June 11, 2009 | Special Report on Health Care
Over the past half-century, the federal government and other institutions have increasingly taken control of every American's health care. It is time to restore that control to individuals and families, both as patients and as consumers. This will require a uniquely American solution to our health care crisis--a solution that can and should arise from the states.
States have a crucial role in ensuring that every American has the opportunity and the ability to choose the health insurance and medical care that offers the best value for their health care dollars. For too long, key health care decisions have been made for patients by someone else, often employers or the government. Too often, this has meant that the interests of others are given priority over the needs of patients. It is only when individuals and families are able to choose for themselves among competing private insurance plans that health insurers and health care providers will have the right incentives to provide patients with better products and better results at better prices.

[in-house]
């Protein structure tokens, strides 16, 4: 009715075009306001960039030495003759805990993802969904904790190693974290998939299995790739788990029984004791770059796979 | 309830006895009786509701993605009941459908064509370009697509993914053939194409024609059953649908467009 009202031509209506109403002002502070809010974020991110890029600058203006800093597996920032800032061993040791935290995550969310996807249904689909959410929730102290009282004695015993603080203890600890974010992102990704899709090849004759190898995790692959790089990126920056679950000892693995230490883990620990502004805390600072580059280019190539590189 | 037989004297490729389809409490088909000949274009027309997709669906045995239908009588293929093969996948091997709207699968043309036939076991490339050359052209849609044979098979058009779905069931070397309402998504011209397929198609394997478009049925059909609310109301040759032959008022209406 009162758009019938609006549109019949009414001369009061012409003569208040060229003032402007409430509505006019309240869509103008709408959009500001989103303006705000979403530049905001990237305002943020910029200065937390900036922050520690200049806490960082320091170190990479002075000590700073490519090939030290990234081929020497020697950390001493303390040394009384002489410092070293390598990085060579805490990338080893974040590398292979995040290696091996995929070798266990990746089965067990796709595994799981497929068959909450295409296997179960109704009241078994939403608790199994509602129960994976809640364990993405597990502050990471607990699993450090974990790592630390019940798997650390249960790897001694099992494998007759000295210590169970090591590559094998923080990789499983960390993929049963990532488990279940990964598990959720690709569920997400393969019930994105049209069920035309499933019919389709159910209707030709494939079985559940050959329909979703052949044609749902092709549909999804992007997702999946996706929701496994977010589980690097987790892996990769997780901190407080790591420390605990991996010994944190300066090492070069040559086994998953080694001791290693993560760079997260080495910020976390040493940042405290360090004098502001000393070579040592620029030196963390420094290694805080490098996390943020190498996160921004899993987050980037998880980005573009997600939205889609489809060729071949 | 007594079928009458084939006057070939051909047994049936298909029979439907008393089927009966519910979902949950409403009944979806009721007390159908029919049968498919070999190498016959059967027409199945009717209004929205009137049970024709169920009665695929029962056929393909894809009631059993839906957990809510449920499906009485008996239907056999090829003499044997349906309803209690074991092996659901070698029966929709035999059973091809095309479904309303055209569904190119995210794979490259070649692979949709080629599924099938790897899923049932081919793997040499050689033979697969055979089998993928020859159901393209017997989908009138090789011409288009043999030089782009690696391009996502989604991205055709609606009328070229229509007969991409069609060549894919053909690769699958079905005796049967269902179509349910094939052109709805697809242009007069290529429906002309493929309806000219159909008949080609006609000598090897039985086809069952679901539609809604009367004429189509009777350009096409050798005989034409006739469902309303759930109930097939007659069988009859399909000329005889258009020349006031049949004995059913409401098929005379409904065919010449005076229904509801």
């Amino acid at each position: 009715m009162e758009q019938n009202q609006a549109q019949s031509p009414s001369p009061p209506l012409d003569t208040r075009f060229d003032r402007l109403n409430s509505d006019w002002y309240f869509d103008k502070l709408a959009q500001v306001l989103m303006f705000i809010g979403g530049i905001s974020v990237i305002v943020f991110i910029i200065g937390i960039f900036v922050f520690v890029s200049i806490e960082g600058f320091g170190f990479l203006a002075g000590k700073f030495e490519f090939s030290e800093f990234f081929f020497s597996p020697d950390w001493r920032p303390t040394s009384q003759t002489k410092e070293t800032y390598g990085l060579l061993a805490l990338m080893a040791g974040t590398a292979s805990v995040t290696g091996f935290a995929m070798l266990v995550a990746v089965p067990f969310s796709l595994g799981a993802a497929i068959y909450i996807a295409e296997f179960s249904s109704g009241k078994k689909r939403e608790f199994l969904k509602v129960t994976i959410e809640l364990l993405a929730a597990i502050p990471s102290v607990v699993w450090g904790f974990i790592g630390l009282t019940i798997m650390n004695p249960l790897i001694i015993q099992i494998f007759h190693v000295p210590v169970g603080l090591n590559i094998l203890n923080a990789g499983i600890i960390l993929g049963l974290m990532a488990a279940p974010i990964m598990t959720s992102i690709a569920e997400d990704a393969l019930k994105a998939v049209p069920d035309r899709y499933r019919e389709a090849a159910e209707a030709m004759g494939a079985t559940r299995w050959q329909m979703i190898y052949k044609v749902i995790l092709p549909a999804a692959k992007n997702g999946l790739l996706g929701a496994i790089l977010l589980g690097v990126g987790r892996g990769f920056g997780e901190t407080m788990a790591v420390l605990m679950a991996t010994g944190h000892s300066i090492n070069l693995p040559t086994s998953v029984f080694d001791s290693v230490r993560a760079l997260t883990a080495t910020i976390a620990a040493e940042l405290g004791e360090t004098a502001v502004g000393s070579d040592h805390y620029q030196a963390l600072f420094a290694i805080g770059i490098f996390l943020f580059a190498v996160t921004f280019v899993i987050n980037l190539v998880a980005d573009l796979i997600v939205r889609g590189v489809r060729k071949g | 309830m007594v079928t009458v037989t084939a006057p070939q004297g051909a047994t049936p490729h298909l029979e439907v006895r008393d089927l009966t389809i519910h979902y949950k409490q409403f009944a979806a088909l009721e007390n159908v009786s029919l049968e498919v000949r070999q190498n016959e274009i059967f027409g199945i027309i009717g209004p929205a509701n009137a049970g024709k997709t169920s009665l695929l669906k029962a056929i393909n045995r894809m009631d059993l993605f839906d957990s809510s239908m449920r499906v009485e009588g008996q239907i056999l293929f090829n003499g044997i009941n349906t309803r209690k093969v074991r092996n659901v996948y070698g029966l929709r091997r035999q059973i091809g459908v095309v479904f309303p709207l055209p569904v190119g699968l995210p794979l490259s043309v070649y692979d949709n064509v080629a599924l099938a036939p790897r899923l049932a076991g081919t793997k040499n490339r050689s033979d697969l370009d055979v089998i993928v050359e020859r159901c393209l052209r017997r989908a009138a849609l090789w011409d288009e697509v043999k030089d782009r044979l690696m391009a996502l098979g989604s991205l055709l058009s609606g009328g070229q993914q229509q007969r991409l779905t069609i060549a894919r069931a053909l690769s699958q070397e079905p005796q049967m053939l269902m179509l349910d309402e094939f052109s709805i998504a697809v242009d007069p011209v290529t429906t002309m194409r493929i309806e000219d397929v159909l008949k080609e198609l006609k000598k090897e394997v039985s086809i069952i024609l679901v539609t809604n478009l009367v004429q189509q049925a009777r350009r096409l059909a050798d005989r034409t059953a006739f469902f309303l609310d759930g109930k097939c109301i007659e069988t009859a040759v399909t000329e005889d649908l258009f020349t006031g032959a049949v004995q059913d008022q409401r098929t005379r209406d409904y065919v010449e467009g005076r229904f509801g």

An essential characteristic of American health care reform must be that any reform respects the diversity and autonomy of the states. Significant variations exist among states, not only in geography and demographics, but also in how their health insurance markets and medical delivery systems are organized and financed. The states must be permitted to retain and exercise their authority to customize solutions to meet their citizens' particular circumstances and needs.